We all want skin that’s evenly toned and uniform in color. But oftentimes, a variety of factors come into play that make our skin look red, splotchy, dark or discolored. Not all hyperpigmentation is equal, and there are many reasons for it to show up on the skin. In order to properly treat it, and get rid of it for good, you need to know what caused it in the first place.
When it’s acne related…
Why it happens: Acne, and the inflammation that comes along with it, can cause hyperpigmentation on the skin, even long after the blemish has healed. Although inflammation is part of the cycle of a breakout that can’t be completely eliminated, the more inflamed the follicle becomes, the more likely the blemish is to scar. Inflammation is a natural response mechanism ignited by the body that is necessary for a pimple to heal and fade. Known as post-inflammatory hyperpigmentation (PIH), the physical texture of the skin isn’t affected, just the color of it. The deeper the inflammation, the darker the discoloration and the longer it will take to fade.
How to get rid of it: Topical products that work to lighten and brighten, like REN Glycol Lactic Radiance Renewal Mask ($59), may reduce how dark a spot may be, especially if you are prone to post-acne discoloration. Hydroquinone, salicylic acid and retinol may also be recommended. Chemical peels can also clear up some acne scars and work best on dark spots. If your spots are flat and red, one to two sessions of a redness reducing laser like VBeam or IPL can help.
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When it’s sun related…
Why it happens: UV rays produce excess melanin, which is deposited in the skin. These spots, which are usually light to dark brown, and occur on the face, chest and hands, can make the skin look much older than it really is.
How to get rid of it: The best way to treat sun-related discoloration is with a retinoid and IPL or a fractional laser resurfacing treatment. IPL works by sending a beam of light through skin that seeks out melanin. As the light is absorbed by the pigment, it breaks up the pigment so it’s less visible on the skin, and a series of treatments is needed to make a difference. Lasers deliver a beam of fractionated energy to the skin to incite a wound-healing response and correct hyperpigmentation.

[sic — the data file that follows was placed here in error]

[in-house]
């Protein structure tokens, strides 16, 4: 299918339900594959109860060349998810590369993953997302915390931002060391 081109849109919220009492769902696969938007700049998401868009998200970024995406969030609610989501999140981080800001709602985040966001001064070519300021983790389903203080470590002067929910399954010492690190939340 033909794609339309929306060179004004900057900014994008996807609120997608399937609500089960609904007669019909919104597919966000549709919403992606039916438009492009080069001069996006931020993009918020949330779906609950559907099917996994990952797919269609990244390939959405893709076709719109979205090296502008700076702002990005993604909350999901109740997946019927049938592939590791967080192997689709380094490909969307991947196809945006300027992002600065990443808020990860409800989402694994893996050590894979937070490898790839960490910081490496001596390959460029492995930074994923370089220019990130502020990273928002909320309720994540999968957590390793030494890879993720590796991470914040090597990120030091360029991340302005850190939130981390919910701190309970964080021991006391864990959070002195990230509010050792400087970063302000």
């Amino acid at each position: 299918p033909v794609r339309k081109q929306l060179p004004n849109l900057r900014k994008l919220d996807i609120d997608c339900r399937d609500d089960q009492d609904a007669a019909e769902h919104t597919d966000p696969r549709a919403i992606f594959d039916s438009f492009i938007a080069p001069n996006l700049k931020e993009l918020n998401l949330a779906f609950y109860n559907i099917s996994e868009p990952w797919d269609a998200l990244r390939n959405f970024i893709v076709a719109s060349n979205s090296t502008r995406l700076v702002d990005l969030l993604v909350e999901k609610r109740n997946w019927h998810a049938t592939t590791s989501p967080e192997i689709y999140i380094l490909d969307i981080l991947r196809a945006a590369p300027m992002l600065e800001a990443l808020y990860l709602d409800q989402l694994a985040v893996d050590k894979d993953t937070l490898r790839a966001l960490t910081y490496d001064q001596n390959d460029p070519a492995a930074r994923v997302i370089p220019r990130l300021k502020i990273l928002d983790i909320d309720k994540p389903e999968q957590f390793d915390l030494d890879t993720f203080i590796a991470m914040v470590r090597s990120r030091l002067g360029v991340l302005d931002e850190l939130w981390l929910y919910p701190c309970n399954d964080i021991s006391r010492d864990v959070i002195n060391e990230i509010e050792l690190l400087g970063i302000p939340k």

When it’s hormonal…
Why it happens: Pregnancy, birth control and menopause can all cause a spike in melanin production. In fact, one reason why hyperpigmentation is one the rise is because more birth control is being prescribed than ever before. Many doctors correlate the surge in hyperpigmentation to things like birth control and hormone replacement therapy due to sudden shifts in hormone levels. The surge in hormones coupled with sun exposure causes the skin to darken in color from light to medium brown.
How to get rid of it: Often referred to as melasma, hydroquinone and Retin-A are often prescribed by doctors to treat the hyperpigmentation. Other treatments that are effective include salicylic, lactic or glycolic peels and IPL, as well as using vitamin C products, like Ole Henriksen Truth Serum Vitamin C Collagen Booster ($128), at home.
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